However, the ruling LDP suffered a defeat in the Nara gubernatorial race due to a split in conservative votes caused by the party’s failure to coordinate on candidates.

“As well as steadily accepting the voices of encouragement and hope for the LDP and the ruling bloc, we must continue regaining our composure to deal with the situation,” Prime Minister Fumio Kishida, who is president of the LDP, said Monday morning.

Ishin’s advances have made some LDP members cautious. “While keeping a close eye on how they are expanding their strength, we must be thinking [about how to respond],” said Hiroshi Moriyama, chairperson of the LDP’s Election Strategy Committee.

Ishin’s Baba said his party has embraced the latest unified local elections as “an important election toward seizing the position of the main opposition party in the next House of Representatives election.”

The current main opposition, the Constitutional Democratic Party of Japan, is well aware of the situation.

“It is an objective fact that Ishin is gaining momentum,” Hiroshi Ogushi, chairperson of the CDPJ’s Election Strategy Committee said on Monday. “We will do our best to increase our seats.”

Komeito, the LDP’s ruling coalition partner, had set a goal of having all 342 candidates it fielded — 170 candidates in prefectural assembly elections and 172 candidates in ordinance-designated city assembly races — elected, but failed to achieve this goal with its candidates defeated in the Aichi prefectural and Osaka city assembly elections.

Komeito still had 169 seats in prefectural assemblies and 171 in the ordinance-designated city assemblies. For every unified local election, Komeito pledges that all its candidates will win but has not been able to do so since 2007.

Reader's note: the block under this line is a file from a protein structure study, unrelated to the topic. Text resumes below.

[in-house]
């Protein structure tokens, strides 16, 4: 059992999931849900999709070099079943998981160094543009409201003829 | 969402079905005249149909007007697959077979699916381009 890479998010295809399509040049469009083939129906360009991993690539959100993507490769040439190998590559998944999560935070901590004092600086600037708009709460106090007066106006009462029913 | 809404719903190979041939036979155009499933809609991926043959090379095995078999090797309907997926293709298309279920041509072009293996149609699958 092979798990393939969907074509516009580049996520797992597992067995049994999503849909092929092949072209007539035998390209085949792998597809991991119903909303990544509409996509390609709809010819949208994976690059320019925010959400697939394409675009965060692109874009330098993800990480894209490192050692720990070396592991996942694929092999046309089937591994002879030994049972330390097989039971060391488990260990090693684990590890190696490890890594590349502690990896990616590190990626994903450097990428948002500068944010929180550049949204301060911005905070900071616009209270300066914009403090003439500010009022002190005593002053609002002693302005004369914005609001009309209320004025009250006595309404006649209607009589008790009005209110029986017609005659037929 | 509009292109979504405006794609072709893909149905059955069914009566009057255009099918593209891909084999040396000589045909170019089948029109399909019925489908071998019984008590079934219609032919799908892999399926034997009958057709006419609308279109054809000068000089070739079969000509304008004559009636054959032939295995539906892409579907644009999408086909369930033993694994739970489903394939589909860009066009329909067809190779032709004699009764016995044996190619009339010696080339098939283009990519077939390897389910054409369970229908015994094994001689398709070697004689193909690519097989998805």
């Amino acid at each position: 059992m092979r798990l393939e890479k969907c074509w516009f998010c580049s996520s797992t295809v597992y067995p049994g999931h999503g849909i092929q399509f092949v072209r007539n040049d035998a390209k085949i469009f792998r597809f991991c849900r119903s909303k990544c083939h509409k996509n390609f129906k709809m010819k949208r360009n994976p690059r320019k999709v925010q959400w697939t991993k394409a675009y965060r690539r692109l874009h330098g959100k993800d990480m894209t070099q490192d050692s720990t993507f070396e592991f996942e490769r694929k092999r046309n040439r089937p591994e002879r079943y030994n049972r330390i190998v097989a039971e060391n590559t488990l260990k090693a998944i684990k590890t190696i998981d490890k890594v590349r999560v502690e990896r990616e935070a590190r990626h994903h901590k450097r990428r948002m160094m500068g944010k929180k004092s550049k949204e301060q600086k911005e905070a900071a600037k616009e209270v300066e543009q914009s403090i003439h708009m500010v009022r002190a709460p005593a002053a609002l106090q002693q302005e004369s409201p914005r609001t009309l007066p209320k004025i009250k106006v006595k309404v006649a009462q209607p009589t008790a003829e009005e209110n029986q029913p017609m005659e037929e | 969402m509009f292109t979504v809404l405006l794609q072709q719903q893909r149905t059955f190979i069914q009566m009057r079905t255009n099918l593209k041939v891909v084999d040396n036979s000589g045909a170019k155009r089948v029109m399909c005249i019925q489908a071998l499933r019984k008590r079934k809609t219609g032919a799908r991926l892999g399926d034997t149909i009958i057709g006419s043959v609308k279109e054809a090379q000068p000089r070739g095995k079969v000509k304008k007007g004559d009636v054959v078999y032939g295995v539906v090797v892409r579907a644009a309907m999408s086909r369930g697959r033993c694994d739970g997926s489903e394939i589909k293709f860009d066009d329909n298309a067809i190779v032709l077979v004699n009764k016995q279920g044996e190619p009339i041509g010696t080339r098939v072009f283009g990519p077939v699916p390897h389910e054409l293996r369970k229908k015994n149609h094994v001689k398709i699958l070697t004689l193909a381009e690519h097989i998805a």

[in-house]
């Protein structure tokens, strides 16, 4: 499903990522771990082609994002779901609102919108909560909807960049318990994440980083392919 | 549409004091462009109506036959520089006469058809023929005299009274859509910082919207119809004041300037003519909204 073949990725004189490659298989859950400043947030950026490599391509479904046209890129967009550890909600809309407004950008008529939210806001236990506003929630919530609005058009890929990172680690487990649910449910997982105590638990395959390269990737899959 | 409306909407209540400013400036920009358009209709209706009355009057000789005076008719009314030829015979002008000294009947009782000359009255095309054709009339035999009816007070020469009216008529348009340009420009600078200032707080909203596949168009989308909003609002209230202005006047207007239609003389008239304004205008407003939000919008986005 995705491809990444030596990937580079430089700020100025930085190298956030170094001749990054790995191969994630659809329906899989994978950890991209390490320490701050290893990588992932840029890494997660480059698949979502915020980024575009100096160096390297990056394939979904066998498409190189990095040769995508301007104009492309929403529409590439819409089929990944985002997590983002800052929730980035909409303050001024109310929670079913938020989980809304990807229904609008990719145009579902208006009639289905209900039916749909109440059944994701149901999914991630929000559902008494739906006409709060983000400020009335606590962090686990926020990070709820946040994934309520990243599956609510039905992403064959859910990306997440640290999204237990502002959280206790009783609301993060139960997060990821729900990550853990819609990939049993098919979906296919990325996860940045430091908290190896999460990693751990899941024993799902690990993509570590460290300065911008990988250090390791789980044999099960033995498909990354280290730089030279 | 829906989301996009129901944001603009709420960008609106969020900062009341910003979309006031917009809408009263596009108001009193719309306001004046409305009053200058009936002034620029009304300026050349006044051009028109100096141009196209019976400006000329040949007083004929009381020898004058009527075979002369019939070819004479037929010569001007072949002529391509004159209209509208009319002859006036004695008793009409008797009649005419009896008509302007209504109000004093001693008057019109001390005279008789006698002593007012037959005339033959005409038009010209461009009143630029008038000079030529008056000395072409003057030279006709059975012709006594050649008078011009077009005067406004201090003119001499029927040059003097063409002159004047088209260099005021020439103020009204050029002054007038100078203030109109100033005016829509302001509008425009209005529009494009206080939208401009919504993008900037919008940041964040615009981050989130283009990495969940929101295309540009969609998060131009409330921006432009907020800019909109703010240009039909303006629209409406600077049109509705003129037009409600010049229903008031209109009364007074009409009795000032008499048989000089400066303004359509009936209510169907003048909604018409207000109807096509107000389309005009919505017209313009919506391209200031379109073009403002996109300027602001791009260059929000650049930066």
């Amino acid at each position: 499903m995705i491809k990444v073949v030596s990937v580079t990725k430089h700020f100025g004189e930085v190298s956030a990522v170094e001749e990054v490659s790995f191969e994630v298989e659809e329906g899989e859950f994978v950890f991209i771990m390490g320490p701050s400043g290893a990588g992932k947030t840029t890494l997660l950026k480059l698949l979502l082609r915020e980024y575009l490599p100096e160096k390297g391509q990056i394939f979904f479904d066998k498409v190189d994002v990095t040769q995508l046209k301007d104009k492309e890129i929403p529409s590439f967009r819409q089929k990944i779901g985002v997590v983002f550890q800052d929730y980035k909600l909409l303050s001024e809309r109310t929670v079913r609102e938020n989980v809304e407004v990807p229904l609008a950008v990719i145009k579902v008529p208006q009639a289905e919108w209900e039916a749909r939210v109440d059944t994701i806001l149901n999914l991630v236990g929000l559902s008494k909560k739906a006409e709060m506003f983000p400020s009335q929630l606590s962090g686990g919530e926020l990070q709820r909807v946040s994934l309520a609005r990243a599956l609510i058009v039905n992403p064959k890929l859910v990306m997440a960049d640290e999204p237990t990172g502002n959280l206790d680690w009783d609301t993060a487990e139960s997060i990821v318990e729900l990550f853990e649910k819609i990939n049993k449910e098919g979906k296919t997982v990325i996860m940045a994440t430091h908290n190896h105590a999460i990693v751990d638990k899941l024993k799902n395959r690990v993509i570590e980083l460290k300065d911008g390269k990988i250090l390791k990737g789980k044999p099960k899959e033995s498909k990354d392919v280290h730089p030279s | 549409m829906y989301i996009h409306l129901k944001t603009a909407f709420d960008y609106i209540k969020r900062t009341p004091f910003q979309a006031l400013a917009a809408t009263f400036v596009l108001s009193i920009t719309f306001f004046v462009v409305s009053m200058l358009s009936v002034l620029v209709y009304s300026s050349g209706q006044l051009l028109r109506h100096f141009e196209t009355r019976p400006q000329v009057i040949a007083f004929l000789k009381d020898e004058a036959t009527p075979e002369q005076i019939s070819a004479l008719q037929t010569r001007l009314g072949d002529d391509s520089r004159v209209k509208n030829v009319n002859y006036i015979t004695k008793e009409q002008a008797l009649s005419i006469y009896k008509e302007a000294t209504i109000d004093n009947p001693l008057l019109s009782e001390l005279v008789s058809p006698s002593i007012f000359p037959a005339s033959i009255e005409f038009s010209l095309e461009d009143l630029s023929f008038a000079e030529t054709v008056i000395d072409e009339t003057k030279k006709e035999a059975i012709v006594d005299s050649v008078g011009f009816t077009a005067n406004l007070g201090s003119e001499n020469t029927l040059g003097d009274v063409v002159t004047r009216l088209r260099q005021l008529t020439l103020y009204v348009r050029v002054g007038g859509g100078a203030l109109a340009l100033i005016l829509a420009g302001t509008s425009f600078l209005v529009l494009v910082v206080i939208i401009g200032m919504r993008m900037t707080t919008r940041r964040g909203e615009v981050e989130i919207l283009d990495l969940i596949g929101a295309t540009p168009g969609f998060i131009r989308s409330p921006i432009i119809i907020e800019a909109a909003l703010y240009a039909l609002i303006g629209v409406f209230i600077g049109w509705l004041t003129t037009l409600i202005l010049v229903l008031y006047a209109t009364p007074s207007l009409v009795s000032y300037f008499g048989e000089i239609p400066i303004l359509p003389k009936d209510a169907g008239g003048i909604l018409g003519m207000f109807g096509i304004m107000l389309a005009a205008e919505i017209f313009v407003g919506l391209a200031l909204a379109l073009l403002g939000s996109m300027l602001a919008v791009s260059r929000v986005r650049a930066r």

The CDPJ failed to show its presence in the first half of the elections as the party suffered setbacks such as in the Hokkaido gubernatorial election. The party failed to field candidates aggressively in the nine gubernatorial races, exposing the weakness of its electoral base despite being the largest opposition party.

The percentage of seats won by the LDP in the 41 prefectural assembly elections, in which a total of 2,260 were contested, was 51% (1,153 seats), almost the same level seen in the previous first-half unified elections when the figure was 50.9%.

The LDP scored a majority of these assembly seats for the third consecutive time, having done so following the previous two elections in 2015 and 2019.

Record highs, lows

A record high 316 women were elected in Sunday’s elections, a significant increase from the previous record high of 237 in the first half of the unified elections in 2019.

Average voter turnout in the 41 prefectural assembly elections hit a record low of 41.85%, down 2.17 percentage points from the previous record low in the last unified elections in 2019, according to the Internal Affairs and Communications Ministry. For the nine prefectural gubernatorial races, the average voter turnout was also a record low at 46.78%. The previous record low of 47.14% was set in 2015, when there were 10 such races.